Some of the responsibility for maintaining smart manufacturing equipment will likely fall to IT departments. Here are some actions tech leaders can take to manage the transition.
U.S. tax reform, which reduces corporate tax rates from 35% to 21%, could prompt manufacturing companies to repatriate billions of dollars that have been stashed abroad to the U.S., with companies pumping some of this money into plant revitalizations and makeovers for Internet of Things (IoT) technology that will pave the way for smart manufacturing. Deloitte defines smart manufacturing as a "digital supply network" where one "can use a constant stream of data from connected operations and production systems to learn and adapt to new demands."
One of these demands will be responding to ever shorter product life cycles —going from 12-18 months to less than one year for many products — with agile manufacturing practices.
This brings us to IoT and the role of sensors, routers, hubs, servers, and other equipment that is likely to be localized in the same plants where manufacturing is occurring. IoT and automation will give plant supervisors real-time insights into how machines are running, timely notifications for when machine maintenance is called for, real-time or near real-time reports on production status, and a gateway into present and predictive analytics that technicians and supervisors can use to fine-tune manufacturing .
SEE: Internet of Things policy (Tech Pro Research)
You might think that IT would take an ancillary role in this situation, but that won't be the case. IT will still be responsible for the following:
- Defining the IT architecture for big data so it includes smart manufacturing
- Assuring that security and compliance measures are met
- Defining and developing present and predictive analytics reports for manufacturing users and for all others with a need to know
- Working out contracts with edge computing suppliers
- Contracting for the bandwidth needed to tether these new IoT devices together so they can exchange information
- Contracting with cloud services providers for the transport of any localized machine data that needs to be transported or stored elsewhere
- Developing active partnerships with plant managers, technicians and engineers
- Developing IoT failover and DR strategies
- Cleaning data so machine jitter like communications, handoffs, and acknowledgements are removed
The task loads for each of these items alone is worthy of an article, but the takeaway for IT leaders is that this list is not in the traditional IT playbook — which means that IT must adapt to this digital transformation.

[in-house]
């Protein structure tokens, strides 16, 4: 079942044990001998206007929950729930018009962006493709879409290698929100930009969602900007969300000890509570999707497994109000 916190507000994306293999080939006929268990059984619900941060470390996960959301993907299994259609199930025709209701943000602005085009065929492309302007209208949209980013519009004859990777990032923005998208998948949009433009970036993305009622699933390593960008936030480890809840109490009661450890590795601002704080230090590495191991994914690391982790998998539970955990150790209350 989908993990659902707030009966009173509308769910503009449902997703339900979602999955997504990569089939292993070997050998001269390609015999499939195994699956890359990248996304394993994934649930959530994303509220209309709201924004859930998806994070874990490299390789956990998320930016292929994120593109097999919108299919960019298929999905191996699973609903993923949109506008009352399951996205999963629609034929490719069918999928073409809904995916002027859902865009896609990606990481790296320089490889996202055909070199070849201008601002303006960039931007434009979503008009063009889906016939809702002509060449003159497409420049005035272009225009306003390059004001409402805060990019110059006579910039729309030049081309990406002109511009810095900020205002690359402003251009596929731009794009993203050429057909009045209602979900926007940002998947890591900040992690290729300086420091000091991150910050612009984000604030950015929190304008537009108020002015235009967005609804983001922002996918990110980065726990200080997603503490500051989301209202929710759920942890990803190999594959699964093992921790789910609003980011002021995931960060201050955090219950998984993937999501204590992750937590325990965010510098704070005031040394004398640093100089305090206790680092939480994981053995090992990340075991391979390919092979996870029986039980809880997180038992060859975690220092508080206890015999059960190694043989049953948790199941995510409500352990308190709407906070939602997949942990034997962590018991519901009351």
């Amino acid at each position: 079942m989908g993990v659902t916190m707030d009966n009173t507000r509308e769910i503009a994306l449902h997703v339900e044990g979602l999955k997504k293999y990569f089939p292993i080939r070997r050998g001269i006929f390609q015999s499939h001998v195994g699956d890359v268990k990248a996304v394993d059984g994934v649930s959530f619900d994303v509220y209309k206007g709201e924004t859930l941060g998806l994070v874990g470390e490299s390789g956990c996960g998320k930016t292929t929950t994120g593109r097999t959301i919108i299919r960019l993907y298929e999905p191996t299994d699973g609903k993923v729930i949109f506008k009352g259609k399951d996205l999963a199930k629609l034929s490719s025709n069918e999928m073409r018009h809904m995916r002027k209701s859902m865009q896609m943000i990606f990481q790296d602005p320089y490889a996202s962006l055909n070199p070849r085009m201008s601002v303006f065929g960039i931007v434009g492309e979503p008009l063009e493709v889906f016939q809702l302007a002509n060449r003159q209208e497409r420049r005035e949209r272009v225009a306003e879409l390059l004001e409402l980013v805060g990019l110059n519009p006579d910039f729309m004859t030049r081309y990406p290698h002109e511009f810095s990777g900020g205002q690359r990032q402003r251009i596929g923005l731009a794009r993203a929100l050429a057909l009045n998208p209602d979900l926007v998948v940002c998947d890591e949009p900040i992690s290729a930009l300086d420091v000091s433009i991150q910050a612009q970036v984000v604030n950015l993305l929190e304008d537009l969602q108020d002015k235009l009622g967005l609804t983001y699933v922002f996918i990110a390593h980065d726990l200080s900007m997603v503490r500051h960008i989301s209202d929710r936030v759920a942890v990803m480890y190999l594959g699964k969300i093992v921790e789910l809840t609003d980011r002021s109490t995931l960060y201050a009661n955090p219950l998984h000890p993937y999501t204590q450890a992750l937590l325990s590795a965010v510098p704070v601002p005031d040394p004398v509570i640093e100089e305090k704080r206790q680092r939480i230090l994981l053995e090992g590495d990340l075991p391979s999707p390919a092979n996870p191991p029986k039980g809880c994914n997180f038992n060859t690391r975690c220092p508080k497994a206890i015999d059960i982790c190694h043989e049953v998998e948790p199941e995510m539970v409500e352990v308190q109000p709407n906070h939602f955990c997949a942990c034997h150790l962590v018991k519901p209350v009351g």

SEE: Digital transformation: A CXO's guide (ZDNet/TechRepublic special feature)
Here are some tips for CIOs and others leading this effort:
Revisit your data architecture
This data architecture, if it doesn't already, should include all edge computing at plants around the world, as well as identifying all local data caches for IoT data that is generated in plants, then deciding which data will be retained, what will be eliminated, and what will ultimately be transported to more centralized data repositories as part of your big data aggregation.
Extend failover and DR practices
The more you automate, the more you increase the risk of your automated systems failing. Not only should plans be made for backup and data replications at local facilities where machines are generating data—but you should work hand-in-hand with manufacturing personnel as well to ensure that operations can keep moving if operators have to go into a manual mode while systems are being recovered.
SEE: Secure equipment repair policy and confidentiality agreement (Tech Pro Research)
Assist manufacturing in developing equipment maintenance practices
Once of the immediate benefits of IoT will be the ability to receive alerts from machines that they are in need of maintenance before they fail. More than likely, manufacturing techs on the floor will be given this task. They can benefit by borrowing from IT's equipment procedures, which have been perfected from years of maintaining computerized equipment. CIOs should consider transferring these tried and proven practices to manufacturing and if necessary, assisting manufacturing in establishing the duties of a maintenance tech.
Define the data "hop points" in your data architecture
Edge computing is characterized by data being kept proximate to the machines that generate it on the factory floor. But at some point there is a need to collect and aggregate this data for analytics. This means that localized data needs to be shipped to central data repositories that exist in your data center or the cloud. IT is the best department to determine where this centralized data should reside, and to steward that data.
Enact strong security practices on the floor
Users get used to signing in with their personal ID and password —but they can forget that security is not just of the cyber variety. Security also means that physical areas where critical equipment is kept should only be accessible by those who are cleared to work or be in those areas. This is an area where IT can assist by performing periodic on-site security audits to make sure that physical as well as cybersecurity practices are in place.
- How IoT and big data improved Toyota's manufacturing process (TechRepublic)
- Report: Smart manufacturing market to hit $395.2 billion by 2025 (TechRepublic)
- Industrial IoT: 64% of manufacturers will have fully-connected factories by 2022 (TechRepublic)
- 5 ways to advance robotics in manufacturing (ZDNet)
- This robot-run 3D printing farm is the future of light manufacturing (ZDNet)
- How blockchain can transform the manufacturing industry (ZDNet)